Absalom

(1946)

"Absalom" sets a poem of Paul Goodman from his volume The Lordly Hudson, which was published in 1962. Rorem wrote the piano/vocal version of this song in 1946, followed by a voice and orchestra version in 1947.

The story of Absalom, the third son of David, comes from the second book of Samuel in the Bible. Absalom, referred to in the Bible as the most beautiful man alive, was renowned for his extraordinary hair and declared himself king while his father David was already King of Israel. In the Battle of Ephraim Wood, against David's army, Absalom's army is tricked by David's messenger, caught unawares, and Absalom, in his attempt to retreat, is caught and hung by his hair in an oak-tree. Joab, one of David's commanders, runs through Absalom with three spears and kills him. Despite everything, David still grieves for his son.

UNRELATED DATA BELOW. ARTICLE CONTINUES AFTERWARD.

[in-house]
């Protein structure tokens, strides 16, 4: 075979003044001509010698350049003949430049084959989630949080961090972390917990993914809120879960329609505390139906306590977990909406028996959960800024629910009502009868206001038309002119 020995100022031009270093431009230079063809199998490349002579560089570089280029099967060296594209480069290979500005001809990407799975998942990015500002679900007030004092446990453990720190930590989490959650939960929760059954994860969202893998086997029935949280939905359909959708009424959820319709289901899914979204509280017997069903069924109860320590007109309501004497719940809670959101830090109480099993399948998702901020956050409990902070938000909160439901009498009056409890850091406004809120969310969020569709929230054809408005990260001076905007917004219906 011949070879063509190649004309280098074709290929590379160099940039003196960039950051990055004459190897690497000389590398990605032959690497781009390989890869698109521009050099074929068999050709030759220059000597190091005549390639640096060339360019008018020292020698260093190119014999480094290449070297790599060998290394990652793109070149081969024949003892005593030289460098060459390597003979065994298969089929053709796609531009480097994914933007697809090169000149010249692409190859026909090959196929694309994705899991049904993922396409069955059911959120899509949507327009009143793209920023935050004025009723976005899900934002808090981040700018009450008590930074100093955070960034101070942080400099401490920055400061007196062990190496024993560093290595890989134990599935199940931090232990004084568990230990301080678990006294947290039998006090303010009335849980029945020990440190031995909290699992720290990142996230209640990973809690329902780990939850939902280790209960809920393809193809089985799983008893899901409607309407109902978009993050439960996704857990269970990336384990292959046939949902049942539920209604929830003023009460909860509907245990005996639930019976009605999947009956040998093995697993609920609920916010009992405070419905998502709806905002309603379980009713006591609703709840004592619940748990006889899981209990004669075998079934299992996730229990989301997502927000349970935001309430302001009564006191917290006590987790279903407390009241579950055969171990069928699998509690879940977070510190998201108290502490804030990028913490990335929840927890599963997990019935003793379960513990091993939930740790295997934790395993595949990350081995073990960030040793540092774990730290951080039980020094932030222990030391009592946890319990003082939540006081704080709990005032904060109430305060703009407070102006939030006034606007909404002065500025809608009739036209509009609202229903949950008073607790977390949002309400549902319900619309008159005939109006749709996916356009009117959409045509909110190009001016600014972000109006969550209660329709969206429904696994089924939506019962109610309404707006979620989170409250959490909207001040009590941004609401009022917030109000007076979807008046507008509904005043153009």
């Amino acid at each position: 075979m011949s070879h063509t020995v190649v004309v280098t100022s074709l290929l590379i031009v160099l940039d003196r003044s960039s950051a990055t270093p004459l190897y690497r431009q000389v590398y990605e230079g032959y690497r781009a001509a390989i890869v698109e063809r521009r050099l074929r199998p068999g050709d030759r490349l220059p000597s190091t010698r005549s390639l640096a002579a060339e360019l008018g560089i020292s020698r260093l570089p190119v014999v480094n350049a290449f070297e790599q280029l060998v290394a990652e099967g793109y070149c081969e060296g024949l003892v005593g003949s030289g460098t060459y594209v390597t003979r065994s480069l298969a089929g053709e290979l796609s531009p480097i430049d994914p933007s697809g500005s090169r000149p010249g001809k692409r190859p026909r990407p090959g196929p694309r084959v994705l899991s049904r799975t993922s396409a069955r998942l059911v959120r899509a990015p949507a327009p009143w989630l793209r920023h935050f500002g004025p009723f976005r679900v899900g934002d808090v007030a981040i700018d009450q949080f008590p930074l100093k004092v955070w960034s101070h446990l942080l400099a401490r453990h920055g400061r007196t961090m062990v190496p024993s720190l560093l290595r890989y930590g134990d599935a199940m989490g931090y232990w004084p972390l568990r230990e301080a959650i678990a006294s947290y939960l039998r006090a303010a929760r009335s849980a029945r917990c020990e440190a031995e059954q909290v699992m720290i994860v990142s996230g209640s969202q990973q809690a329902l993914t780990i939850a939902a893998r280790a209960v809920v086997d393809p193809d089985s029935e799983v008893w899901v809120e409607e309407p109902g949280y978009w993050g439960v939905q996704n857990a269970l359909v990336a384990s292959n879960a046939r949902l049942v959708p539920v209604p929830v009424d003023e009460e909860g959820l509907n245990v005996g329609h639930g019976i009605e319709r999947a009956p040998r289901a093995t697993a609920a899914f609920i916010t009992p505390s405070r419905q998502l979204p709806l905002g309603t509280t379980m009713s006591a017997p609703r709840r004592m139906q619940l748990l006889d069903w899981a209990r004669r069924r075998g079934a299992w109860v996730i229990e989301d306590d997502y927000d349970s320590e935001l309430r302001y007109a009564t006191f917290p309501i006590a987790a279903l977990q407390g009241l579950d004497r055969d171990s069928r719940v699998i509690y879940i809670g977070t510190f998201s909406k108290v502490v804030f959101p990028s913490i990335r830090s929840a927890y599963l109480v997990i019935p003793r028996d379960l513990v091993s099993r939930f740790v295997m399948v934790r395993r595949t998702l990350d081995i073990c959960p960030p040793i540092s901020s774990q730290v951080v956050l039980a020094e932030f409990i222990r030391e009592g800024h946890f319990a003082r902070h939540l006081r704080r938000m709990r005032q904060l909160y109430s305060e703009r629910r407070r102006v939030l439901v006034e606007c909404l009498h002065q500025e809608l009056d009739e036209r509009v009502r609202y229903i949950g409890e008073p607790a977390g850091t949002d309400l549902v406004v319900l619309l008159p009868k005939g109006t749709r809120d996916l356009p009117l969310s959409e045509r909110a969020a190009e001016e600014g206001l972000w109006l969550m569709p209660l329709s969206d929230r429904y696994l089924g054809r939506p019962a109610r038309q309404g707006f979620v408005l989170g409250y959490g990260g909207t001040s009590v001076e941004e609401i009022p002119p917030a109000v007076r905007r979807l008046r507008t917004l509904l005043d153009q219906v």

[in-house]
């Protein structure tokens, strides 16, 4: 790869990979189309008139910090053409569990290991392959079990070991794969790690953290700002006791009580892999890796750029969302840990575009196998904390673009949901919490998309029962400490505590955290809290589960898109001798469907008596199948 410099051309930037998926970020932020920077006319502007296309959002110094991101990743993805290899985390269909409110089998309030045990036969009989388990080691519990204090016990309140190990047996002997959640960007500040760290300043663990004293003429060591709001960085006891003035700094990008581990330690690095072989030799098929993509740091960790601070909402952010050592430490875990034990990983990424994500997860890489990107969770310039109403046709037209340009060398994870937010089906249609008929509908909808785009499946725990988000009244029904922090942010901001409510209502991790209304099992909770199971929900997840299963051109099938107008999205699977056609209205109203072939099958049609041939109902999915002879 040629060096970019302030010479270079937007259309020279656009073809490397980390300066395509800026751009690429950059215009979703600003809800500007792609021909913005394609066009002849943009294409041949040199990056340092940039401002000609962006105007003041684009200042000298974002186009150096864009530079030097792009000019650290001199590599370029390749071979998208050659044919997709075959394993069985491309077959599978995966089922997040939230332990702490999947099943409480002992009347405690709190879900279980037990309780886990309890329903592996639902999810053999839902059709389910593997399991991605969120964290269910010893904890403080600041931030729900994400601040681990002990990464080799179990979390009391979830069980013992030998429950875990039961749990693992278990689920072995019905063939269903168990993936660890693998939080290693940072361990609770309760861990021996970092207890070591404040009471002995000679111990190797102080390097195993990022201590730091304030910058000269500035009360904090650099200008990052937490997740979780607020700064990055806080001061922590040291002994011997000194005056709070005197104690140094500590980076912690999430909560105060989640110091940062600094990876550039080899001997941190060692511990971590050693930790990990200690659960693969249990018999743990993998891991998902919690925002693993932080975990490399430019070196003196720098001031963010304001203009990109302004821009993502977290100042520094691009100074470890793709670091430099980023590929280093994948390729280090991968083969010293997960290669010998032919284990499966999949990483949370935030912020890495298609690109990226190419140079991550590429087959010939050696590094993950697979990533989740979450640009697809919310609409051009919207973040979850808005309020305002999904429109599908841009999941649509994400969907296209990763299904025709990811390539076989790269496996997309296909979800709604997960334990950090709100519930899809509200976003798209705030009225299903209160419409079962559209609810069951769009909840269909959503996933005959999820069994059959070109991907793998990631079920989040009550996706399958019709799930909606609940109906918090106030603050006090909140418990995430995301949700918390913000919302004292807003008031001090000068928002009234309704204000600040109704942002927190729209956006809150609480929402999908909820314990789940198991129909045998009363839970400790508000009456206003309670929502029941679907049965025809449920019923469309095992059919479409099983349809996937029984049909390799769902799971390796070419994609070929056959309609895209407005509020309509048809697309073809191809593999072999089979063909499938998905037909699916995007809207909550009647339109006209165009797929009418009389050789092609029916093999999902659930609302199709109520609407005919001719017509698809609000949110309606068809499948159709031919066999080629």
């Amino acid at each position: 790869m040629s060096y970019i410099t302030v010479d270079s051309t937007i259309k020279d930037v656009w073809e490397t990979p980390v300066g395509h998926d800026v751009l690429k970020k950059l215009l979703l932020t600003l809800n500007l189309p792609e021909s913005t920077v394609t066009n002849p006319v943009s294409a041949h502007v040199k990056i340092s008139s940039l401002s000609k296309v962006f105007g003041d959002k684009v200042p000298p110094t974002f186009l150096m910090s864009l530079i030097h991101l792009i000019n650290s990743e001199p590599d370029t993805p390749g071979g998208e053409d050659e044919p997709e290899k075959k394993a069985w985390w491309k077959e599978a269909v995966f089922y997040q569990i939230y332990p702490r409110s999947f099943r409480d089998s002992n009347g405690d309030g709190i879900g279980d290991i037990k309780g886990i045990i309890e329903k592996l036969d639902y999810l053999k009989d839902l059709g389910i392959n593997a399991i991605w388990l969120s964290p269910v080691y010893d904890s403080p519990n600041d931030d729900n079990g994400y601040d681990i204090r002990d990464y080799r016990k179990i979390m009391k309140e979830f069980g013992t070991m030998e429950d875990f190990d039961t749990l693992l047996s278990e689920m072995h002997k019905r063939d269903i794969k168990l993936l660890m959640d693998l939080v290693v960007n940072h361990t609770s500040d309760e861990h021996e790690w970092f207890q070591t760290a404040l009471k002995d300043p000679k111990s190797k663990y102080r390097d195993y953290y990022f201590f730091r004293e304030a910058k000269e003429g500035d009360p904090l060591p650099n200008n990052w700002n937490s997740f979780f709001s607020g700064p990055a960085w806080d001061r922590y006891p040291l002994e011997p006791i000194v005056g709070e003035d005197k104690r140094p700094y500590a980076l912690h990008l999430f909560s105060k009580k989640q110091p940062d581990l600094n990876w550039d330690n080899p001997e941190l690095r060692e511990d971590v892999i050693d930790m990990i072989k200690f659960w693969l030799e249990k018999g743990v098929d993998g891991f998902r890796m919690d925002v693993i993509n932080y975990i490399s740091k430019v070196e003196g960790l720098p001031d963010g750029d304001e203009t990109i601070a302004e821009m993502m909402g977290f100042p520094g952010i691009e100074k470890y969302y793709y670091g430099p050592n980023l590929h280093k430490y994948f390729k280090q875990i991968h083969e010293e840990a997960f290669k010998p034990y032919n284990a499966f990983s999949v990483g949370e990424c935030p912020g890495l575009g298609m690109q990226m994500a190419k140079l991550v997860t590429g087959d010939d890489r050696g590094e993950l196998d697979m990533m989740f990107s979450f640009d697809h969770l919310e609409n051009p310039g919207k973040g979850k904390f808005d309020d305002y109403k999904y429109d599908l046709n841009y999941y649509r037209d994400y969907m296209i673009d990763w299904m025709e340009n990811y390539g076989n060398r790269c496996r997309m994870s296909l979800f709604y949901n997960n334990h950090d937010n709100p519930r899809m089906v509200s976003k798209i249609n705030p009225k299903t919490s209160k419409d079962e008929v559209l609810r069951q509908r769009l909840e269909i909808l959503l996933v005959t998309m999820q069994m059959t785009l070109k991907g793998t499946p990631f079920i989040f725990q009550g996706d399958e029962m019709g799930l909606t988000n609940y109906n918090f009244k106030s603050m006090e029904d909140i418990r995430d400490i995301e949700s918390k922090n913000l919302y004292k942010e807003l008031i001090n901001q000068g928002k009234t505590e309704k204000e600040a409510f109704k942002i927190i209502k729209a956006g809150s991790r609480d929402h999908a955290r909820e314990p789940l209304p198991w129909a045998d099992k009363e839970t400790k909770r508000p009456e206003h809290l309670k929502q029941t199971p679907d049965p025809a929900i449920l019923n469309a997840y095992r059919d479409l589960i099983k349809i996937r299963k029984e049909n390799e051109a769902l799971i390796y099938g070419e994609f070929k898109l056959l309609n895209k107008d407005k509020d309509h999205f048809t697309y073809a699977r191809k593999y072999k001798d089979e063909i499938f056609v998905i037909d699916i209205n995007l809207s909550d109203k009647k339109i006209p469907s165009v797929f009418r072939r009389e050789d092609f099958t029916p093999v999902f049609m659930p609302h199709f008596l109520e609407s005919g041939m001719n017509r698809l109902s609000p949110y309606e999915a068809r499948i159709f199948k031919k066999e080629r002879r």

Absalom
by Paul Goodman


In the roomy oak among the fluttering leaves
and the shadows and the apertures in motion
where the nestling sparrows chirrup in commotion and hop about in fright,
and a voice grieves,
what is this golden moss that interweaves
the branches like an unaccustomed snare
dismaying birds and gleaming brilliantly?
Is it not human hair in the oak-tree?
Absalom hanging tangled by the hair
motionless even to the frightened stare!
Whom Joab like a fowler in the sun looming,
destroyed, spotting the green with blood;
and David, when at last he understood
the rumour, mourned: "O my son Absalom!"
he wept, "O Absalom, my son, my son!"


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